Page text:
I don’t intend to start reading and watching spy thrillers on a regular basis. But, Legends has been an enjoyable experience for me.

Monday, September 8, 2014

Dust Devil on a Quiet Street (Fantasy Novel)

There should be a genre called “haunting and beautiful.” I would definitely put Dust Devil on a Quiet Street by Richard Bowes into that category. While it has some (very) minor fantasy elements –possible ghosts, telepathy, a soul imprisoned in amber, and feline genes – it is more a novel about one man’s life. It is haunting to me not because of any fantasy elements, but because it does such a good job of capturing poignant moments. While the main character is a gay, former drug addict who lives in Manhattan (none of which describes me), most of the time I could easily identify with him. Much of the novel deals with universal experiences: losing friends, aging, coping with tragedy, celebrating friendship, and nurturing the next generation.

Dust Devils on a Quiet Street is written in a style that I am coming across more and more often, a hybrid between a series of stories and a traditional novel. Two of the chapters/stories especially touched me. The first was the opening chapter, which takes place on 9/11. The main character does his best to deal with his own sense of loss, while comforting those who look to him for a sense of stability. The second story that moved me involves the narrator coming close to the brink of suicide and being gently brought back. Be aware that some of the novel deals with the exploitation of young gay men, which while not particularly graphic is disturbing.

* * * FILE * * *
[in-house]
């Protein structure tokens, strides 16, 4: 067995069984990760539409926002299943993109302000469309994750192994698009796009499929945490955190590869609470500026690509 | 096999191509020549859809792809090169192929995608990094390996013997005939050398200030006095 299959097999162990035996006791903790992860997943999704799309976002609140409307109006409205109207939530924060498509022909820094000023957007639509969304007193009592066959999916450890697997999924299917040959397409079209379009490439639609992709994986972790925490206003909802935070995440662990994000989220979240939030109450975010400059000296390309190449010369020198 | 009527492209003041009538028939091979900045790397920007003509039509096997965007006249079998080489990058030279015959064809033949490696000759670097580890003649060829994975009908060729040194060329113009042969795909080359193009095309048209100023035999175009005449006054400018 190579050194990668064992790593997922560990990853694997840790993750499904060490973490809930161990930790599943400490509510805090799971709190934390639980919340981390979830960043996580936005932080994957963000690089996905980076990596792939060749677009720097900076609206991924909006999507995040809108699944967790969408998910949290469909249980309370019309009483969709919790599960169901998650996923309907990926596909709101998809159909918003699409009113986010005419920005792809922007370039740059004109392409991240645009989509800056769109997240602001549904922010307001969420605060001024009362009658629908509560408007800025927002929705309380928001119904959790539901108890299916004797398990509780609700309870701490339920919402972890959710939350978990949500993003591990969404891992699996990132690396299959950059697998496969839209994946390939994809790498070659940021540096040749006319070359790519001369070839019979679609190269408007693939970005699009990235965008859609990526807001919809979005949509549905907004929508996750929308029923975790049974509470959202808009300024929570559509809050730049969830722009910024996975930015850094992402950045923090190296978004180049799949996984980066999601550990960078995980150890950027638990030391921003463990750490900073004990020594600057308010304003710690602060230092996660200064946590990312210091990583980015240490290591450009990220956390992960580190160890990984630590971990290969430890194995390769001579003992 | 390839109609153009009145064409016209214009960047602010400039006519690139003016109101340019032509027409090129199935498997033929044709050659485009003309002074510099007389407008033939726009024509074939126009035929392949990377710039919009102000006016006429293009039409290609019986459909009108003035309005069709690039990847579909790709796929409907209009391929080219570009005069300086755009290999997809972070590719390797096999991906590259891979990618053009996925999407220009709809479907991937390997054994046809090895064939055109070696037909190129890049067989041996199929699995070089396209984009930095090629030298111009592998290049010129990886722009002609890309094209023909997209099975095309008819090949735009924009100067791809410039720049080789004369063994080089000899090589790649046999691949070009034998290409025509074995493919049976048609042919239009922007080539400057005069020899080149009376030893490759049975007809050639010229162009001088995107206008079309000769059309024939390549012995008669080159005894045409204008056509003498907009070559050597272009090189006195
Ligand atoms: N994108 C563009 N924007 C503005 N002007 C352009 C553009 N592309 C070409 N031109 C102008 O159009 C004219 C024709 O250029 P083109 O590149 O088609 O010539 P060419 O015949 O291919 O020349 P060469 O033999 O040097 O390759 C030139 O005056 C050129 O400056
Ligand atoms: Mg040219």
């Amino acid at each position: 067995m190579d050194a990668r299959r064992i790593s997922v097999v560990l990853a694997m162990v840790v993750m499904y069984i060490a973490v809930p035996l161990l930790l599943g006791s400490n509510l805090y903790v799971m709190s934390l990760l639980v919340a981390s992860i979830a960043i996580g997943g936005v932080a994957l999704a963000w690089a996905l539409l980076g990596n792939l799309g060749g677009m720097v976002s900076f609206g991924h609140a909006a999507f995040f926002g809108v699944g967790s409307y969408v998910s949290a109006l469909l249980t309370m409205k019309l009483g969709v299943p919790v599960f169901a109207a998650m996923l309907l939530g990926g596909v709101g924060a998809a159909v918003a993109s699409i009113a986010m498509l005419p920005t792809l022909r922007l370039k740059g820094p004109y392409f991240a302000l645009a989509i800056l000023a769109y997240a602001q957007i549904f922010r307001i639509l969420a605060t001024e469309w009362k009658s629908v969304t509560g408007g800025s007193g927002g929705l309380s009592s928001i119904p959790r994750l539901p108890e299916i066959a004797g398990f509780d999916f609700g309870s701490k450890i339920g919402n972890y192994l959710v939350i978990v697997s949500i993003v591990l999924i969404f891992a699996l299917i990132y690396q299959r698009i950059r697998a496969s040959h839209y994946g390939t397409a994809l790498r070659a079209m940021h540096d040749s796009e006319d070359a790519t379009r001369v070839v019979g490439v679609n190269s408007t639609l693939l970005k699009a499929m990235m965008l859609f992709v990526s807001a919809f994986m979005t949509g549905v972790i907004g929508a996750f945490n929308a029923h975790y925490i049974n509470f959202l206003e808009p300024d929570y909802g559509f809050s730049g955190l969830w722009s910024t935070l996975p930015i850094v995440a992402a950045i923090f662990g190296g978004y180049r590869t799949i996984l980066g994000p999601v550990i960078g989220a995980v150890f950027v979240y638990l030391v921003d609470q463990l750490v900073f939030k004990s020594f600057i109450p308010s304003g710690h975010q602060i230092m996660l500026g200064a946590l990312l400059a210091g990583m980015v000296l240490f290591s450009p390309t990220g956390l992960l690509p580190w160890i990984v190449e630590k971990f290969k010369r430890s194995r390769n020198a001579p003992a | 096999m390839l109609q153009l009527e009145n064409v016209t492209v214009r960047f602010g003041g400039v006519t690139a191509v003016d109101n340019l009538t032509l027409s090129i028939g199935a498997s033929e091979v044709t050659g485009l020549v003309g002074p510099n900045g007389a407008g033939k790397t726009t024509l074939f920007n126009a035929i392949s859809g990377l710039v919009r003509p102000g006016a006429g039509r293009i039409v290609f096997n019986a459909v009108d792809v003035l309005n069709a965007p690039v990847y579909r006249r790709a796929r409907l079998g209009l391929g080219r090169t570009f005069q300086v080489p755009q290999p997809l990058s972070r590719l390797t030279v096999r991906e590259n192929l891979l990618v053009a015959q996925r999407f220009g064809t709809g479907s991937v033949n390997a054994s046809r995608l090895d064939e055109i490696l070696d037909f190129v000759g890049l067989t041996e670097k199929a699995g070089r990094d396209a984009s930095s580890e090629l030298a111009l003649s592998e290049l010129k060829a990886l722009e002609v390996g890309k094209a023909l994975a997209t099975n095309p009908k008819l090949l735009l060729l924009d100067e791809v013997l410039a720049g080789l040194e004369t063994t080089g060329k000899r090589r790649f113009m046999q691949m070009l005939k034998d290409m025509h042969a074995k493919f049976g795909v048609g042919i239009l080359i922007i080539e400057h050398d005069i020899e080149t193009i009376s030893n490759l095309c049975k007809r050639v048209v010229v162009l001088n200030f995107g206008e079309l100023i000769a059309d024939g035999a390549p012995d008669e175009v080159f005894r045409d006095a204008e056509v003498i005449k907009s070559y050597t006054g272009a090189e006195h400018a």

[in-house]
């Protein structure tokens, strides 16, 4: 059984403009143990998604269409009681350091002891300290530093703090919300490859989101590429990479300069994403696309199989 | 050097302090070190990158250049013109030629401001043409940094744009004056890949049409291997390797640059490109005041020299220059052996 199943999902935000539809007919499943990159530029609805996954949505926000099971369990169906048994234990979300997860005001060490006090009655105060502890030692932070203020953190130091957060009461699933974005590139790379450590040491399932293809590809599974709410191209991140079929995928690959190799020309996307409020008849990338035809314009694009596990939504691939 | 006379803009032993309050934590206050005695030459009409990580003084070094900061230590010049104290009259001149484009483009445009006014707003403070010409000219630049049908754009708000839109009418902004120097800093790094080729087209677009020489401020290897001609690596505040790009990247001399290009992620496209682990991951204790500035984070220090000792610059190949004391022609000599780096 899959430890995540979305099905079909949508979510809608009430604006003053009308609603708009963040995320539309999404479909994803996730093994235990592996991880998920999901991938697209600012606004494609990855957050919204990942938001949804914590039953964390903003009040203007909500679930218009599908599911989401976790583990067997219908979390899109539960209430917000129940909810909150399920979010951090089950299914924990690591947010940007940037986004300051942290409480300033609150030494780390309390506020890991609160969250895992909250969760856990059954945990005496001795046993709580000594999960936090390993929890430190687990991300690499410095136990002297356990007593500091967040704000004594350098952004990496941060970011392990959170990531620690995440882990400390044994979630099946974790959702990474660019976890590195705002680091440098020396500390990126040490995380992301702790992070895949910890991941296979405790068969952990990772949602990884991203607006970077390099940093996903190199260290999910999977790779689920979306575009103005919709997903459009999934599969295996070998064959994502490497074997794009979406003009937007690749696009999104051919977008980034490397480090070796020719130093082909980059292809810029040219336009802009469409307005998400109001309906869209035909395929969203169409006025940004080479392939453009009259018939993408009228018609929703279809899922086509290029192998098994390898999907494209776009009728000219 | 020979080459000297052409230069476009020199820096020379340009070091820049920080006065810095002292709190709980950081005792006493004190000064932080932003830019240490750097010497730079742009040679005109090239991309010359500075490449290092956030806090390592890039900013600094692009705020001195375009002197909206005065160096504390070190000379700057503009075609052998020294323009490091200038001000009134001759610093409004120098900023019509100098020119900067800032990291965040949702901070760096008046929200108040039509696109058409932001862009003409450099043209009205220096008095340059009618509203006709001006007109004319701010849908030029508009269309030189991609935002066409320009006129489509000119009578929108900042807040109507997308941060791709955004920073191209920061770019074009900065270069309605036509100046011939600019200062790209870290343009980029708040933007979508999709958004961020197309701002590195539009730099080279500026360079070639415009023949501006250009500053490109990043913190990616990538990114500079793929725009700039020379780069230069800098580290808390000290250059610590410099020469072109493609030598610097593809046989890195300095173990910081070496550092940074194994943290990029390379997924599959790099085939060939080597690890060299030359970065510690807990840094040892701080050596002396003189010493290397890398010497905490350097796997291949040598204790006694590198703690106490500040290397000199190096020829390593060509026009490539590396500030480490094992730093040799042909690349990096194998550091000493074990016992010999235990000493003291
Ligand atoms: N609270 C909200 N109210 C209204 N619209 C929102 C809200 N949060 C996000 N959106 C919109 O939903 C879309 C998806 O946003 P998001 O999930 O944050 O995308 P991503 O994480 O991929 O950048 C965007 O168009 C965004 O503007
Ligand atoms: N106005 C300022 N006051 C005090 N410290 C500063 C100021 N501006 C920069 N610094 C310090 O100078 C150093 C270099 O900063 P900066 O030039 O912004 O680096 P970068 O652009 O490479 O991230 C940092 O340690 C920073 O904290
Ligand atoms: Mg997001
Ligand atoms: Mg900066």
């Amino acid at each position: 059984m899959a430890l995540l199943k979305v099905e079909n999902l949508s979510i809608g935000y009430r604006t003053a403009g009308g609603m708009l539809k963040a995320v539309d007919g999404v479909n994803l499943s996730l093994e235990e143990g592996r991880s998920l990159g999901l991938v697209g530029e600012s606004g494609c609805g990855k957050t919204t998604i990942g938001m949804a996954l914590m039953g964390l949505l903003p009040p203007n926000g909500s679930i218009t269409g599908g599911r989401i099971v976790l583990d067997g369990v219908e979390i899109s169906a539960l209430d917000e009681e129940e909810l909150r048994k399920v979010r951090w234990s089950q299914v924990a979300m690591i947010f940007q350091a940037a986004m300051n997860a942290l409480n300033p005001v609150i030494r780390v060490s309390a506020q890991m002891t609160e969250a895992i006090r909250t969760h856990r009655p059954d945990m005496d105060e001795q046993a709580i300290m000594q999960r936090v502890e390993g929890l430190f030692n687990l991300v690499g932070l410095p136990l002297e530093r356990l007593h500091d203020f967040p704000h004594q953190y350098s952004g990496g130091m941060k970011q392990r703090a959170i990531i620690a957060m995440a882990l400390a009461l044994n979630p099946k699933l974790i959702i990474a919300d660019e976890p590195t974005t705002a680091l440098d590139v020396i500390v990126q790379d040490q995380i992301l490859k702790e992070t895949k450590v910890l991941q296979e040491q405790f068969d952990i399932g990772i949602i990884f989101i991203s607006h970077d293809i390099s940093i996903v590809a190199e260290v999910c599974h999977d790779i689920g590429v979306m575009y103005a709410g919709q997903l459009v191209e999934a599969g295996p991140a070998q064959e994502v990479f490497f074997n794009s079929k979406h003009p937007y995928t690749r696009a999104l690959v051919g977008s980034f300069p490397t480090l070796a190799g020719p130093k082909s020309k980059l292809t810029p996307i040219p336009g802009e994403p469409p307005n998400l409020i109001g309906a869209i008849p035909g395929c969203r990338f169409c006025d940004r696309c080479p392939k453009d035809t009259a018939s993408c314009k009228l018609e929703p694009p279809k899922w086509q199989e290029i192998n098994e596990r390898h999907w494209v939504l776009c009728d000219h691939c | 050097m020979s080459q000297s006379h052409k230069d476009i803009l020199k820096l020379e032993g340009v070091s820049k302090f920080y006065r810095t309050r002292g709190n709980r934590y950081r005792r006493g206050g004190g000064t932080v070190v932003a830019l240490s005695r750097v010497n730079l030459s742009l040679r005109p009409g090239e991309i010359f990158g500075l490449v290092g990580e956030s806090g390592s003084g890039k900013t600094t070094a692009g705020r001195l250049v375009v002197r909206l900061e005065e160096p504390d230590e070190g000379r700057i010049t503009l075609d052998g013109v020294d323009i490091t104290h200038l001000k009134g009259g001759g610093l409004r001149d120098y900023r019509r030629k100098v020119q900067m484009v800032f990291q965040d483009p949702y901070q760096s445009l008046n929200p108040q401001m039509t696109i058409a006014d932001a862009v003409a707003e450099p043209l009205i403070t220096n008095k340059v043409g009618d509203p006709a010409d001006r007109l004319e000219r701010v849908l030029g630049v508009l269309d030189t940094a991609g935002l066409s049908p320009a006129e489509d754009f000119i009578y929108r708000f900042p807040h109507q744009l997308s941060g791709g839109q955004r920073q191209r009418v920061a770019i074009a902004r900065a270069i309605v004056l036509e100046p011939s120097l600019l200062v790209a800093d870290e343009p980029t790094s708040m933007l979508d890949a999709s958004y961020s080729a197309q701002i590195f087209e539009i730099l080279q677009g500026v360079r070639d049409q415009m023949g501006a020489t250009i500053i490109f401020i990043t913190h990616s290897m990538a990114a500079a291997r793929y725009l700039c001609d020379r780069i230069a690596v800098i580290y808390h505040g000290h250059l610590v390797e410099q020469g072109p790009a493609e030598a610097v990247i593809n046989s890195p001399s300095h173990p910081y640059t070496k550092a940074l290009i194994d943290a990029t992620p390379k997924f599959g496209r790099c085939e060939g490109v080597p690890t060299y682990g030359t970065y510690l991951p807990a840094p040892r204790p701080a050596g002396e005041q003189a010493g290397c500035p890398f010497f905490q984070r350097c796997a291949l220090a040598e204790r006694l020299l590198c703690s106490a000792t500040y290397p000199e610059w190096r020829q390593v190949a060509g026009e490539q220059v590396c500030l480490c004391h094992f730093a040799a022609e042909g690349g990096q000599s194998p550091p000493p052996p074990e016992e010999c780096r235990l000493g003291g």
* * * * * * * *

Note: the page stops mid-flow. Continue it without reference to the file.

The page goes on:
I sometimes talk about wanting novels to represent us to future generation, and I think Dust Devils on a Quiet Street does a good job of taking some snapshots of the opening days of 9/11 and of the beginning of the AIDs epidemic. While the novel was nominated for the 2014 World Fantasy Award, I wish it had received more recognition, so that more people would be moved to read it. It certainly touched my heart.

Saturday, September 6, 2014

Love Letters (Romance Novel)

The inn had worked its enchantment once again, healing wounded hearts, lifting spirits, blessing all who stayed.
I slept extremely well last night, an odd statement with which to open up a review of a book and an unusual statement from someone who often has problems sleeping. But, the truth is that Debbie Macomber’s novels often have a soothing influence on people, especially me. They are definitely not examples of great literature. The prose is unsophisticated, the conversations unrealistic, the plots simplistic. Yet, in many ways Macomber is a great writer because she is able to touch the hearts of millions of women. Make no doubt about it, I am coming back for more.